Of Eros and of dust, Beleaguered by the same Negation and despair, Show an affirming flame. Stop all the clocks, cut off the telephone, Prevent the dog from barking with a juicy bone, Silence the pianos and with muffled drum Bring out the coffin, let the mourners come. Let aeroplanes circle moaning overhead Scribbling on the sky the message He is Dead Put crepe bows round the white necks of the public doves, Let the traffic policeman wear black cotton gloves. He was me North, my South, my East and West, My working week and my Sunday rest, My noon, my midnight, my talk, my song I thought that love would last for ever, I was wrong. The stars are not wanted now: put out every one; Pack up the moon and dismantle the sun; Pour away the ocean and sweep up the wood, For nothing now can ever come to any good. ..

Stop all the clocks, cut off the telephone, Prevent the dog from barking with a juicy bone, Silence the pianos and with muffled drum Bring out the coffin, let the mourners come. Let aeroplanes circle moaning overhead Scribbling on the sky the message He is Dead Put crepe bows round the white necks of the public doves, Let the traffic policeman wear black cotton gloves. He was me North, my South, my East and West, My working week and my Sunday rest, My noon, my midnight, my talk, my song I thought that love would last for ever, I was wrong. The stars are not wanted now: put out every one; Pack up the moon and dismantle the sun; Pour away the ocean and sweep up the wood, For nothing now can ever come to any good. , , . ; . , , ,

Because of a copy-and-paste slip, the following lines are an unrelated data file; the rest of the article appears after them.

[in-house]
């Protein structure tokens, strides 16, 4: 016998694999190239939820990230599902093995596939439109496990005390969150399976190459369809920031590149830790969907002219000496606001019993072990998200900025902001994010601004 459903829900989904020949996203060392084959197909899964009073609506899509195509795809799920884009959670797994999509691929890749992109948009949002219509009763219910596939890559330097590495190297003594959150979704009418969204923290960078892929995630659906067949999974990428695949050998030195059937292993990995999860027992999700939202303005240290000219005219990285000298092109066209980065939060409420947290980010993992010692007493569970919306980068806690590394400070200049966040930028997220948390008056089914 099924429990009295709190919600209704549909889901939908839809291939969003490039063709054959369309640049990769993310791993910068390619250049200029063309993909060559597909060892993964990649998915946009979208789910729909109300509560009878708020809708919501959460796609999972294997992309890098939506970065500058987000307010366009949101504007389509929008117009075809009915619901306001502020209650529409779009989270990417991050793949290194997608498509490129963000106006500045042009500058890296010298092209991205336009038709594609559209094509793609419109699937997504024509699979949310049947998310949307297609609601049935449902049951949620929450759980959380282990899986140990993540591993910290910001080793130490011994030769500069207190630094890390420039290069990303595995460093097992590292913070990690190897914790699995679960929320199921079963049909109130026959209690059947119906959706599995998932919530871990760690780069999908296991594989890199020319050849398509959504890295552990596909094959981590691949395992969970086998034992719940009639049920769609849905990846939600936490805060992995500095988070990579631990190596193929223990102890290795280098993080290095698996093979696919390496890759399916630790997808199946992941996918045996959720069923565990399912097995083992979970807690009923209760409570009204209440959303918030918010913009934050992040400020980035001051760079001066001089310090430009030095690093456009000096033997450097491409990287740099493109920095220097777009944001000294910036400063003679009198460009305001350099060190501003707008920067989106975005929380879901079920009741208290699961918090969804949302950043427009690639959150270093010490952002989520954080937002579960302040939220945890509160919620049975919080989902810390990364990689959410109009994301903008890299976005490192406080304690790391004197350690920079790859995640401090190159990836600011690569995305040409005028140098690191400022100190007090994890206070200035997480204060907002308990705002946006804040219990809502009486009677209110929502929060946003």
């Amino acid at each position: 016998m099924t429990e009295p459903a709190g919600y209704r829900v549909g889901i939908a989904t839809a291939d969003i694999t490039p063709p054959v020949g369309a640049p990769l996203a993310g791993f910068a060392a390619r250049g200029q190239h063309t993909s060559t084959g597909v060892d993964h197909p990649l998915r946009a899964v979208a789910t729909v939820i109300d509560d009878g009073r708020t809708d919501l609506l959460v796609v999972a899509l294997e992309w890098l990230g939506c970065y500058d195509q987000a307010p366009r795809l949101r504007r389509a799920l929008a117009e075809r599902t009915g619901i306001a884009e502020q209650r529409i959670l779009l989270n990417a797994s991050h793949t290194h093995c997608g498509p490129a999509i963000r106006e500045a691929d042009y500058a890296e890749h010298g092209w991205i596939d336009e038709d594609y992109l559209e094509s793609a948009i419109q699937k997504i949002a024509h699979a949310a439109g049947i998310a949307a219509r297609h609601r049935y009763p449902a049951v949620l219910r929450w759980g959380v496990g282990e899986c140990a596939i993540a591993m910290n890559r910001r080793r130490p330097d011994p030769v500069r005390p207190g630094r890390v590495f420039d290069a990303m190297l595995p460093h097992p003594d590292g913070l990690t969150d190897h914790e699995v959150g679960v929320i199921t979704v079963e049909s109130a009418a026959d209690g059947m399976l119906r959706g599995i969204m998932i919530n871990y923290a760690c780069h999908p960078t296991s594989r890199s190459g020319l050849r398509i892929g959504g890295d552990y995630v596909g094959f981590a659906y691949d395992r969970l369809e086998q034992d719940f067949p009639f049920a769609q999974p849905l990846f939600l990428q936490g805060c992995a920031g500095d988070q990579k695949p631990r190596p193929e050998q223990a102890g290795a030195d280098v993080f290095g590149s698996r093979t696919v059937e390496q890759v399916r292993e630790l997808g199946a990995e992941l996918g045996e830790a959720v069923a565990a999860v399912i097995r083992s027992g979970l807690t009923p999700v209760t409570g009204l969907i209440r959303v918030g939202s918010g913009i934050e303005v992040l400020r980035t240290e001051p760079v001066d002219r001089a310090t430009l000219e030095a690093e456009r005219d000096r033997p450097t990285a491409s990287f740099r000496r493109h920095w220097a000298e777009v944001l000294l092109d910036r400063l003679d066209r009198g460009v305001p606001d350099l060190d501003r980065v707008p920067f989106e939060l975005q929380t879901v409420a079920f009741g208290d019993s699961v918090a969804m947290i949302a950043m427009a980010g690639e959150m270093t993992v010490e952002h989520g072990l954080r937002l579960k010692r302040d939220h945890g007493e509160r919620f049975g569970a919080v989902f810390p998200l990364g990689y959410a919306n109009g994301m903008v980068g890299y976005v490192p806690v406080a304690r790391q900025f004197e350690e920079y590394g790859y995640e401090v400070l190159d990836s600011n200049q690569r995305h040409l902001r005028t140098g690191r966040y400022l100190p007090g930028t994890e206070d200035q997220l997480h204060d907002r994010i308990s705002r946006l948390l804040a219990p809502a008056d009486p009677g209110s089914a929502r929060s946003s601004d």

, . , , , , , , , . , , . . . , , . . In Memory of W. B. Yeats He disappeared in the dead of winter: The brooks were frozen, the airports almost deserted, And snow disfigured the public statues; The mercury sank in the mouth of the dying day. What instruments we have agree The day of his death was a dark cold day. Far from his illness The wolves ran on through the evergreen forests, The peasant river was untempted by the fashionable quays; By mourning tongues

The death of the poet was kept from his poems. But for him it was his last afternoon as himself, An afternoon of nurses and rumours; The provinces of his body revolted, The squares of his mind were empty, Silence invaded the suburbs, The current of his feeling failed; he became his admirers. He disappeared in the dead of winter: The brooks were frozen, the airports almost deserted, And snow disfigured the public statues; The mercury sank in the mouth of the dying day. What instruments we have agree The day of his death was a dark cold day. Far from his illness The wolves ran on through the evergreen forests, The peasant river was untempted by the fashionable quays; By mourning tongues The death of the poet was kept from his poems. But for him it was his last afternoon as himself, An afternoon of nurses and rumours; The provinces of his body revolted, The squares of his mind were empty,